In this next play, Arkansas is in their "sink" coverage again. The only difference is that this time, they've dropped a defensive lineman out to cover the running back out of the backfield, who has burned Arkansas several times this game. Everyone is covered because Arkansas's linebackers move further in to take away the slants from the trips formation on the left side of the offense. The only option is Quinton White out of the backfield, who makes two great moves to get the first down. Arkansas is going to force us to beat them like this, slow and steady, attempting to wear us down. I would also be remiss if I didn't highlight Jakeem Grant on this play, who makes a crucial block on #51 to give White the space he needs to get the first down. Within 3 plays, Grant would get his reward for such a crucial block.
What gets lost in the excitement of this play and the hurt that Arkansas is putting on our defense is how good of a play call this is and how perfectly Davis Webb played here. Jakeem Grant and Jordan Davis are running deep crossing routes, attempting to create some space in that sink zone that Arkansas is using. The defensive tackle once again drops into the flat to cover the running back, and Webb is only facing a 3-man rush. Up until this point, we haven't attempted a downfield pass at all, much less on a 3rd and 12. Our M.O. on third down is normally to get the ball to a receiver who can duck upfield for a quick 3 or 4 and get a first down. This sucks the coverage from Arkansas in slightly, as we saw in the previous play. Kingsbury uses this to his advantage, and dials up a play that's going to give Grant some separation in the deep middle.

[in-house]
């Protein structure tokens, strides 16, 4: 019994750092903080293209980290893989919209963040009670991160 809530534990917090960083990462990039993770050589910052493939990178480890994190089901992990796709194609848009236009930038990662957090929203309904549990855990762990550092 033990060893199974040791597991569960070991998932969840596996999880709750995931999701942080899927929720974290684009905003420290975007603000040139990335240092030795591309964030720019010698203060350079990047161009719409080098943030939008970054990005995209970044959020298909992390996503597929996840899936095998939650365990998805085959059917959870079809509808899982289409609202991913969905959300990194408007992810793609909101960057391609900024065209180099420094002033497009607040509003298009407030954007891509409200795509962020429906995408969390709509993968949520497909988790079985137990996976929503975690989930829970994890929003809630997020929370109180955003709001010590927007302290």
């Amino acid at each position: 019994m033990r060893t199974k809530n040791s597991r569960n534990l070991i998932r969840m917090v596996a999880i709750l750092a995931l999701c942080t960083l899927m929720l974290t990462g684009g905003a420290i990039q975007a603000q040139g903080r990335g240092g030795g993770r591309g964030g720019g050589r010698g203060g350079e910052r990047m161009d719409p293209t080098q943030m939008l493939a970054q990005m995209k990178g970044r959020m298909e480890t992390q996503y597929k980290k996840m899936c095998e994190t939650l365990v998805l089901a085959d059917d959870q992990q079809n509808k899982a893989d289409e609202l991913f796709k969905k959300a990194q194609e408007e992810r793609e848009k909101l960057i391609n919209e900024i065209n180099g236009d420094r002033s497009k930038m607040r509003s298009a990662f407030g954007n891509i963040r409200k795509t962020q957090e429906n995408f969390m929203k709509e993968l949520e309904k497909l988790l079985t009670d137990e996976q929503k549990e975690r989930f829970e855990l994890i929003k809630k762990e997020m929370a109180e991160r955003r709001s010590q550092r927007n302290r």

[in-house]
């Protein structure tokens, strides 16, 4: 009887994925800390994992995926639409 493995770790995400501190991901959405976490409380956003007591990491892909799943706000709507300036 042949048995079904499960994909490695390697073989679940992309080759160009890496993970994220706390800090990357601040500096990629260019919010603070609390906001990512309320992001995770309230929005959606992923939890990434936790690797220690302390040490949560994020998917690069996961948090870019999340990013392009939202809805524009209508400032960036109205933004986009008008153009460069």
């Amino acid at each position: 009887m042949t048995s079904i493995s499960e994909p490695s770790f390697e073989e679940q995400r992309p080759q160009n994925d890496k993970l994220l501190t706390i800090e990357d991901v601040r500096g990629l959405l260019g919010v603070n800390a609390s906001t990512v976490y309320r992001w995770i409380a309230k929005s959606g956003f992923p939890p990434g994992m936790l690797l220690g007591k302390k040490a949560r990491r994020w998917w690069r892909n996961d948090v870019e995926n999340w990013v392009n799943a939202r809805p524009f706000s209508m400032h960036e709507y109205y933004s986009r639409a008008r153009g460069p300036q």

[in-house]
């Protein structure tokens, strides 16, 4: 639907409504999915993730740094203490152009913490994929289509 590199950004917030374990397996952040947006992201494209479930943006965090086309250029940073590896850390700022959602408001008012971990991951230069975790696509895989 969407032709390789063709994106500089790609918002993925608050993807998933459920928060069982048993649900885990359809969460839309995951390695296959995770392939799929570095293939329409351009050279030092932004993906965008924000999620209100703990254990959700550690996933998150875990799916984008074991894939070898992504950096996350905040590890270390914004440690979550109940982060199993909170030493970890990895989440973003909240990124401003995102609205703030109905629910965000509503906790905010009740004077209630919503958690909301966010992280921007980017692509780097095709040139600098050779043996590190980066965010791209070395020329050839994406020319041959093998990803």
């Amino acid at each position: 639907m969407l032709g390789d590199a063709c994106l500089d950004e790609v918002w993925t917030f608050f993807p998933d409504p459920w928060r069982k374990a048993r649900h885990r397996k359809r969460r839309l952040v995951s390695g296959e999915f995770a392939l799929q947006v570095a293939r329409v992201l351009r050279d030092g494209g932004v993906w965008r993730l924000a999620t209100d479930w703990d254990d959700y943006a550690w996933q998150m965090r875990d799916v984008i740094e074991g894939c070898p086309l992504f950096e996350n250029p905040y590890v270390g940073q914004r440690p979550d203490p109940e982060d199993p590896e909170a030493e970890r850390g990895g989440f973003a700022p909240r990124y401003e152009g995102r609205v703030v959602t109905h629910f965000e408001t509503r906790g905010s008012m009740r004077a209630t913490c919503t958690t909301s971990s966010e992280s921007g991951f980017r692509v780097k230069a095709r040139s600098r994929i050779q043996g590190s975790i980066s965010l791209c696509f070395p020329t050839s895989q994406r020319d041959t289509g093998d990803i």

Webb looks like an NFL QB on this play. He steps up in the pocket, not just pulling the spying defensive lineman forward, but also creating hesitation in the linebacker who is covering the deep middle. He takes a solid hit from a defensive tackle and delivers a 35 yard strike right into the hands of Grant, who he more than likely could not see due to the tall linebacker covering deep. This is as close to a perfect throw as we're going to see.
Unfortunately for us, by this point our defense is just battered and bruised.
There's really nothing to say. We've seen this exact play out of this exact formation several times. We don't play it awfully, except for the whole bringing the ballcarrier to the ground part. Our defense will end up being on the field for more or less the entire quarter.
Despite this being the point where this game just becomes pain, there were still some bright spots
As he has become known to do, Rika Levi absolutely stands up the center on this play. This is very literally the textbook definition of how to defend the run as a defensive tackle. He doesn't go too far upfield, he holds the line of scrimmage, sheds the block, and makes the tackle. Plays like this give me serious hope for this defense, especially this defensive line in 2015.
But all of Levi's good plays this game just weren't enough.
Once again, the defensive line plays well, but we just can't shed a block and make a tackle. It's understandable because we've been on the field the entire second half, but at the same time if we could get a 3rd and short or 4th and short stop we might not be so exhausted. I'm gonna go ahead and stop here, and save all of us some sanity.
In short, Arkansas was a struggle because we weren't really that badly outschemed. The coaching is there, the speed is there, the strength is there, we just can't execute the fundamentals when we need to. We are so very, very close to being a very good football team. The meat is there. If we can construct a backbone we could be incredibly strong.